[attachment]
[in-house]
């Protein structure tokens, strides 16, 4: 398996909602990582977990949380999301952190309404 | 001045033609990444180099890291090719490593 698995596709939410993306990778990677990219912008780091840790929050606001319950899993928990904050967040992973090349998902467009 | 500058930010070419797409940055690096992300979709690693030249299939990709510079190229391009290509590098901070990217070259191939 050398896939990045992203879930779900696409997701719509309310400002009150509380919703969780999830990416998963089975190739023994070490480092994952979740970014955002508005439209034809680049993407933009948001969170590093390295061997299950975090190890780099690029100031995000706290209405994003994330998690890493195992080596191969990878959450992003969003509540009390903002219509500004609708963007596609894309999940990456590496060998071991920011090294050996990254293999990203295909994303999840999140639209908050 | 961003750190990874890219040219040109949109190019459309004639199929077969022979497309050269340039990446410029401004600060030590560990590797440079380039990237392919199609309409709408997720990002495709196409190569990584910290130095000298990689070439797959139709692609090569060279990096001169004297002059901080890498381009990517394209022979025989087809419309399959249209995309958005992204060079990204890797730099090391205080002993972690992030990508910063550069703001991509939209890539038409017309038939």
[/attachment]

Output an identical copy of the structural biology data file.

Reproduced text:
[in-house]
């Protein structure tokens, strides 16, 4: 398996909602990582977990949380999301952190309404 | 001045033609990444180099890291090719490593 698995596709939410993306990778990677990219912008780091840790929050606001319950899993928990904050967040992973090349998902467009 | 500058930010070419797409940055690096992300979709690693030249299939990709510079190229391009290509590098901070990217070259191939 050398896939990045992203879930779900696409997701719509309310400002009150509380919703969780999830990416998963089975190739023994070490480092994952979740970014955002508005439209034809680049993407933009948001969170590093390295061997299950975090190890780099690029100031995000706290209405994003994330998690890493195992080596191969990878959450992003969003509540009390903002219509500004609708963007596609894309999940990456590496060998071991920011090294050996990254293999990203295909994303999840999140639209908050 | 961003750190990874890219040219040109949109190019459309004639199929077969022979497309050269340039990446410029401004600060030590560990590797440079380039990237392919199609309409709408997720990002495709196409190569990584910290130095000298990689070439797959139709692609090569060279990096001169004297002059901080890498381009990517394209022979025989087809419309399959249209995309958005992204060079990204890797730099090391205080002993972690992030990508910063550069703001991509939209890539038409017309038939």